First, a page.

BattleTech - The Board Game of Armored Combat

BattleTech Miniatures and Terrain => Hobby Tips and Tricks => Topic started by: worktroll on 19 July 2021, 05:08:23

Title: Using white contrast - example
Post by: worktroll on 19 July 2021, 05:08:23
So I don't know if I'm boring the pants off you all, but there may be some people who'll find this helpful.

So what you need to start with:

(https://lh3.googleusercontent.com/pw/AM-JKLU8YlolW4XkAPGvzL5yRbgT9_M0blE8B37ft7XhHC1bkFOCyqscoxkqyBuF_6_7lfROUy5jckBmu4JLsg5JBhCXMqp0l_Wvc8fdhzfuO6wnaDgp9mlVs-9SDn734hFCS10_KOaXB7o85HbhG0NfRB4M=w1064-h462-no?authuser=0)

4 paints: Citadel Grey Seer, Citadel Corax While,  a white primer, and Citadel Apothecary White (not pictured). A large rounded-end brush, available from art shops/craft shops. They get beaten up, but keep on ticking. Oh, and a rag to wipe paint on - I prefer using cut-up bits of old towelling.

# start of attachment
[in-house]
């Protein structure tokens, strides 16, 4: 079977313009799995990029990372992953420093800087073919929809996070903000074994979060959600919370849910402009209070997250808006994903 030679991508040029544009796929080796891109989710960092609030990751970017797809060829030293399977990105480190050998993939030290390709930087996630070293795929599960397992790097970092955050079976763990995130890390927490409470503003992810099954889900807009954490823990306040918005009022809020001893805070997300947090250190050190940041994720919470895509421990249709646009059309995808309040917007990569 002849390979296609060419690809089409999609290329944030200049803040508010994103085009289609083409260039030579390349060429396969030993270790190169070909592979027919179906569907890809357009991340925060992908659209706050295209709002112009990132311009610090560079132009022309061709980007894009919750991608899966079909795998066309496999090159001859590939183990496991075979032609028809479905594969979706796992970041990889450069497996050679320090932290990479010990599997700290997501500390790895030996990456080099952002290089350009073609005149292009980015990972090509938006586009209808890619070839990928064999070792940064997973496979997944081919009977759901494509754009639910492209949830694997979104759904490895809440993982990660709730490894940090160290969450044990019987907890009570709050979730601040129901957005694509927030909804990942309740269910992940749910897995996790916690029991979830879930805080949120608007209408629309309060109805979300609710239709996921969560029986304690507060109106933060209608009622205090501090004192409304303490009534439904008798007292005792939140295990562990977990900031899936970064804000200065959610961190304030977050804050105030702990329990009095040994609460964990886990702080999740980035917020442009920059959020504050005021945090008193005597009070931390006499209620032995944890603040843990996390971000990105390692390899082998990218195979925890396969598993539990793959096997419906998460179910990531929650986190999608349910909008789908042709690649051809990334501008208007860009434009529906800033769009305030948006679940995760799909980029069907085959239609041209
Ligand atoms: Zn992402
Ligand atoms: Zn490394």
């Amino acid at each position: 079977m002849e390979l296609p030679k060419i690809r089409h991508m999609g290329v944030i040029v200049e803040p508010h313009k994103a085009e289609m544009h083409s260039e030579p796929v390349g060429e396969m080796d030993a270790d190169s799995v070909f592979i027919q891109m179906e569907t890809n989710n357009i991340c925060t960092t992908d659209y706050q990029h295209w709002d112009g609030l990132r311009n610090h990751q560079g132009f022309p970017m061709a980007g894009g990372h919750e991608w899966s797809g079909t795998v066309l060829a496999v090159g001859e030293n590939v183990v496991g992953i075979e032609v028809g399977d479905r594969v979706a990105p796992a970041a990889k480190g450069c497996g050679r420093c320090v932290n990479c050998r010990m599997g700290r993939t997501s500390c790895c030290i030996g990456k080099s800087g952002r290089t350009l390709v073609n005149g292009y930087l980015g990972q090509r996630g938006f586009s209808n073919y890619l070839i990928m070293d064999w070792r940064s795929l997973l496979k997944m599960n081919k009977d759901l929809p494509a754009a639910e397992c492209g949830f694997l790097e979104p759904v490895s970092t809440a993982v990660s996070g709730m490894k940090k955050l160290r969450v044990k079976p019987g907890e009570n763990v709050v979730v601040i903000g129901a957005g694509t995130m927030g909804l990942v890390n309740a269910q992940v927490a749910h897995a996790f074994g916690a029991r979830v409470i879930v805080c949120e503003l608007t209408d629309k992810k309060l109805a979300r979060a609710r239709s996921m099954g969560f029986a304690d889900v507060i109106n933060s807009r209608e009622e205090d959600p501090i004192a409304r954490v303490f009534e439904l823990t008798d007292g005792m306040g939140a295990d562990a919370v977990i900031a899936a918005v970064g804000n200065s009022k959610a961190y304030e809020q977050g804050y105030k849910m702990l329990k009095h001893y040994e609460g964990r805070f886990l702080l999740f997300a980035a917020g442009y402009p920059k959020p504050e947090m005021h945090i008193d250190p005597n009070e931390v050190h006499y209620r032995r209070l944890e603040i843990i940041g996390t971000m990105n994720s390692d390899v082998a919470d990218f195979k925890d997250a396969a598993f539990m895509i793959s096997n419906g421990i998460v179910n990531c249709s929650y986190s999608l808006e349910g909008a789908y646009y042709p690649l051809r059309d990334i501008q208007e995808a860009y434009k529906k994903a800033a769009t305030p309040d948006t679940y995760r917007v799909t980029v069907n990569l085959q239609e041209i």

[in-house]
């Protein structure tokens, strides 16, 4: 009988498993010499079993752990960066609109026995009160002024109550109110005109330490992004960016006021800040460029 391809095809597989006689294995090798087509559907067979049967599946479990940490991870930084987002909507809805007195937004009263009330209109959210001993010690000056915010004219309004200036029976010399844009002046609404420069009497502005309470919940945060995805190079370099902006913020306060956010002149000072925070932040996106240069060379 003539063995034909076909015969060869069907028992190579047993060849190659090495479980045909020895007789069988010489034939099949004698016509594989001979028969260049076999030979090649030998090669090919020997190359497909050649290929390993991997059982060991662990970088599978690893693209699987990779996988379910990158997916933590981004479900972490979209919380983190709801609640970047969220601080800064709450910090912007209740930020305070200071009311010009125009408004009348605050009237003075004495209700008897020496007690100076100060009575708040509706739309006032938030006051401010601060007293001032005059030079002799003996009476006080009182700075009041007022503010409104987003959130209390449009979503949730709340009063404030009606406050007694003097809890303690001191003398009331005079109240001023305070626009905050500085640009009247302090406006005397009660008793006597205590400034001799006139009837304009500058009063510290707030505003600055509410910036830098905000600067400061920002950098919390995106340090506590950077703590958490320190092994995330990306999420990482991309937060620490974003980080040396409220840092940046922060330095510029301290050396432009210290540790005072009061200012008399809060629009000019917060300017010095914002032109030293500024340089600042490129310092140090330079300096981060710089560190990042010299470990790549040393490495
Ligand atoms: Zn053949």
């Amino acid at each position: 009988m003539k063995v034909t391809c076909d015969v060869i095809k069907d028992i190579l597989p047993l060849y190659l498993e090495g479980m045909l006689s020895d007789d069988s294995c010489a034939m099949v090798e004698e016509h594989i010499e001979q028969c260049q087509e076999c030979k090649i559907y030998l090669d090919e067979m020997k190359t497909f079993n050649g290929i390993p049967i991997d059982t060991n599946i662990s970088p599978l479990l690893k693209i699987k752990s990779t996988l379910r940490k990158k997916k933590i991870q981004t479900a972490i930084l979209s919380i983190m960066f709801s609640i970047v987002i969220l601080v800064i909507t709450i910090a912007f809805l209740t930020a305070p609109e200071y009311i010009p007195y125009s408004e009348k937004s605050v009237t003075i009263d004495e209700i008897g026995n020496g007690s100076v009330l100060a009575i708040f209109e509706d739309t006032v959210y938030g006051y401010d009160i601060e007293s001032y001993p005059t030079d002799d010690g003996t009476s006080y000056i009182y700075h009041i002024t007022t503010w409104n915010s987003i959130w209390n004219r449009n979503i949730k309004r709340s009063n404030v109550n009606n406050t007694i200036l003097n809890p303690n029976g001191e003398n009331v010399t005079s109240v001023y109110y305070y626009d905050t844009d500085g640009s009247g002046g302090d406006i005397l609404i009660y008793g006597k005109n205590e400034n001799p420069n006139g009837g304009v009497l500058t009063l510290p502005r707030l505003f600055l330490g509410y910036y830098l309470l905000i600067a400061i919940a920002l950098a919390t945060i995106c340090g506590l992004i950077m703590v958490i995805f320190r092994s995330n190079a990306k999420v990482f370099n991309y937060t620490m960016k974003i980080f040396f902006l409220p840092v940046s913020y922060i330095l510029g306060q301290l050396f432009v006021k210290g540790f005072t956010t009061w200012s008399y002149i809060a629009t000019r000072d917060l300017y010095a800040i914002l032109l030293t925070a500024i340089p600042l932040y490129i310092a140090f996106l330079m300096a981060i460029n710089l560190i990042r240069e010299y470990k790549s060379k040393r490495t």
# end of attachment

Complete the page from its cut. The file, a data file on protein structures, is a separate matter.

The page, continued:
(https://lh3.googleusercontent.com/pw/AM-JKLVKVJ7karQLLg91xArGpVRB5sLSa36pynPqzoK8Ia6tcNBQBiu-8I-Z9k_JdBIxb2A_iGVVQJ5uWaMh3DCUn1dpd13L8DGtDuGKHeGKUkBpD89qeFqnSJOYdc6HtNaWcOBAnmkB7V3nQsq_9fNo_gCK=w563-h408-no?authuser=0)

So here's a comparison - the Shadow Hawk is just primed in Grey Seer, while the Thanatos has been liberally brushed with Apothecary White. The Thanatos is darker, but that provides the detail later.

The quality of the prime coat really matters. The Apothecary White has to run & pool and surface-tension into all the nooks and crannies. Don't fret if it pools on the flat, we'll fix that later. Normal primes have a slightly gritty, chalky surface - this will hold the contrast in place, and it won't work as well (I've tried.) If you need to substitute for Grey Seer, try a semi-gloss light grey, mebbe.

Corax White is white with a little blue added, giving a cool colour. Citadel's other white has brown added, for a warmer look. I like my mecha cool. The primer is just white white.